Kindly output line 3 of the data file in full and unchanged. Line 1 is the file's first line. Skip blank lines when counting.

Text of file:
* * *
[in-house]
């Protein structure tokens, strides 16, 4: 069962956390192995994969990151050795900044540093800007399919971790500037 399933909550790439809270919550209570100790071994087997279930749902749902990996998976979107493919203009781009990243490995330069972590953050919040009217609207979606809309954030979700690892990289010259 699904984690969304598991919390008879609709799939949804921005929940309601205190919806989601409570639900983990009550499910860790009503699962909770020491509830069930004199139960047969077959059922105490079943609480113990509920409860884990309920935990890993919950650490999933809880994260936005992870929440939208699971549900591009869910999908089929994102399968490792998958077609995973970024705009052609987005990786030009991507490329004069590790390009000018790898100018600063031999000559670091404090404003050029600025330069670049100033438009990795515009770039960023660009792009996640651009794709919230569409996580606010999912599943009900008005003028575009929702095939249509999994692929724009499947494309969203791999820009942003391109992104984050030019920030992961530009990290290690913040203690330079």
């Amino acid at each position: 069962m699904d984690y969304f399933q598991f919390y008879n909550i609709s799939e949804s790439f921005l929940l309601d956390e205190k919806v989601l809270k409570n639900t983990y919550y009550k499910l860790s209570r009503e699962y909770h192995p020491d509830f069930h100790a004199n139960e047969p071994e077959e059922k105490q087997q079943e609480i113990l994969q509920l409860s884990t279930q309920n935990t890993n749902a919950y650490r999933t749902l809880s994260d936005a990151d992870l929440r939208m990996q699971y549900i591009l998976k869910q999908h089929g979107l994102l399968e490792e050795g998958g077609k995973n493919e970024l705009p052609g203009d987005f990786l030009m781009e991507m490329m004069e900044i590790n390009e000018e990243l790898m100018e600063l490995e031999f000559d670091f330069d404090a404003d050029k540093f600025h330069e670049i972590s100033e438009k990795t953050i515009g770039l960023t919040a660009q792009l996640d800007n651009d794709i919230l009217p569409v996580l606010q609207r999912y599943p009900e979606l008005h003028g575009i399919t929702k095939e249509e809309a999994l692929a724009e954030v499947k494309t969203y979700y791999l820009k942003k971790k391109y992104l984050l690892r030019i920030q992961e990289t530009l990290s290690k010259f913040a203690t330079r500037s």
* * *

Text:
């Amino acid at each position: 069962m699904d984690y969304f399933q598991f919390y008879n909550i609709s799939e949804s790439f921005l929940l309601d956390e205190k919806v989601l809270k409570n639900t983990y919550y009550k499910l860790s209570r009503e699962y909770h192995p020491d509830f069930h100790a004199n139960e047969p071994e077959e059922k105490q087997q079943e609480i113990l994969q509920l409860s884990t279930q309920n935990t890993n749902a919950y650490r999933t749902l809880s994260d936005a990151d992870l929440r939208m990996q699971y549900i591009l998976k869910q999908h089929g979107l994102l399968e490792e050795g998958g077609k995973n493919e970024l705009p052609g203009d987005f990786l030009m781009e991507m490329m004069e900044i590790n390009e000018e990243l790898m100018e600063l490995e031999f000559d670091f330069d404090a404003d050029k540093f600025h330069e670049i972590s100033e438009k990795t953050i515009g770039l960023t919040a660009q792009l996640d800007n651009d794709i919230l009217p569409v996580l606010q609207r999912y599943p009900e979606l008005h003028g575009i399919t929702k095939e249509e809309a999994l692929a724009e954030v499947k494309t969203y979700y791999l820009k942003k971790k391109y992104l984050l690892r030019i920030q992961e990289t530009l990290s290690k010259f913040a203690t330079r500037s």